Hide and Seek

kid hiding in pillow fort

Hide and Seek is a fun game for all ages. Toddlers can learn object permanence (the concept that objects are still there even if we can’t observe them with our senses), while teens may enjoy Hide and Seek for the challenge of finding the best place to hide.

As with any physical activity, safety is a top priority when playing Hide and Seek. Before you begin, set ground rules to prevent children from hiding in unsafe areas. You could set limits on which rooms or spaces are off-limits (or create boundaries if outdoors) and prohibit hiding in small, closed spaces (like cabinets). Also, establish a signal before the players hide that would tell players when it’s time to quit or set a time limit just in case someone finds a hiding spot where no one can find them. Lastly, supervising children while they play is the best way to ensure they play Hide and Seek safely.

After going over safety guidelines, decide who will be the first player to “seek.” The seeker will count to a certain number (whatever you decide is appropriate, perhaps 20) while the remaining players hide. After the seeker is finished counting, the seeker should look for each of the players. The first player the seeker finds is the seeker for the next round. The seeker should continue looking until all of the players are found. Younger children can play in smaller, indoor spaces, while older children may be able to play in larger spaces.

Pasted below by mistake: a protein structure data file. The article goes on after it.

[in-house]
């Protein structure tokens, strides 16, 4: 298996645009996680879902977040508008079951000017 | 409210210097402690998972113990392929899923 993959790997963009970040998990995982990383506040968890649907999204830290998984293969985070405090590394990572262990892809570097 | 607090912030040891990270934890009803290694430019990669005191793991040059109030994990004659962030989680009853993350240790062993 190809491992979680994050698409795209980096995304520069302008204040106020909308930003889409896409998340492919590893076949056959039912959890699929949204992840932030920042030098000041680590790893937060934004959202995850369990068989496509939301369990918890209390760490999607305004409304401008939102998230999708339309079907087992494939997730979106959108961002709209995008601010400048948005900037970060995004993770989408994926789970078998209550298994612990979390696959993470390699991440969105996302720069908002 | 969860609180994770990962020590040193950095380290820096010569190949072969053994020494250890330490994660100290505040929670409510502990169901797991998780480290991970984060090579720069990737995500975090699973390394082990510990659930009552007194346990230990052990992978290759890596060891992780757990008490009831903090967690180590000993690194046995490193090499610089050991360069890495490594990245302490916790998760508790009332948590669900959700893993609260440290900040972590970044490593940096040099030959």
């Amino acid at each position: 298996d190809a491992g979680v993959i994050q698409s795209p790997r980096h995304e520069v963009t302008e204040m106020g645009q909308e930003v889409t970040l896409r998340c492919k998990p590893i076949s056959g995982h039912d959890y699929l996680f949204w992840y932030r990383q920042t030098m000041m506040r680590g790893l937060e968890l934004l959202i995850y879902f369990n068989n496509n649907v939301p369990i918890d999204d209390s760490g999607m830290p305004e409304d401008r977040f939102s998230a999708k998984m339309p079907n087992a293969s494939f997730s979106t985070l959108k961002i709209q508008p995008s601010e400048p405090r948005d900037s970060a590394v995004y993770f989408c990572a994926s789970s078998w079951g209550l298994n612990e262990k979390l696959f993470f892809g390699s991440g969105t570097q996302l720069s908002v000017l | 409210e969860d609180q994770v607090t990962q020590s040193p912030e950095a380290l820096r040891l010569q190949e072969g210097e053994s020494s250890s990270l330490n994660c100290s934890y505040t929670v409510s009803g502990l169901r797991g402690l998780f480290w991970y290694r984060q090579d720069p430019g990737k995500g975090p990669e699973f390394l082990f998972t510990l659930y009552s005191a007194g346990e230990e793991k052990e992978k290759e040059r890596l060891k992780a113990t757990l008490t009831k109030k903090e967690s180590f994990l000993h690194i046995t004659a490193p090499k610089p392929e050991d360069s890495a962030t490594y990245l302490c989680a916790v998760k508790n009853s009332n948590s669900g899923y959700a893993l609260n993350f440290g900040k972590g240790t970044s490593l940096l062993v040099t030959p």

There are many other ways to play Hide and Seek. Another version is called “Sardines.” In Sardines, there is only one player that hides at the start, while the others seek. As each seeker finds the hider, they should quietly hide with them. The last player to find the hiders is the hider for the next game. If your children play this way, make sure they hide in a space large enough for everyone except one player to hide in at once. Again, safety rules should be established before starting play. To learn about the cognitive benefits of playing Hide and Seek, visit https://childdevelopmentinfo.com/child-activities/why-playing-hide-and-seek-is-good-for-your-child/.

How will your children play Hide and Seek?


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Expanded Food and Nutrition Education Program (EFNEP)

North Carolina State University
Agricultural and Human Sciences Department

Cooperative Extension at North Carolina Agricultural and Technical State University
College of Agriculture and Environmental Sciences (CAES)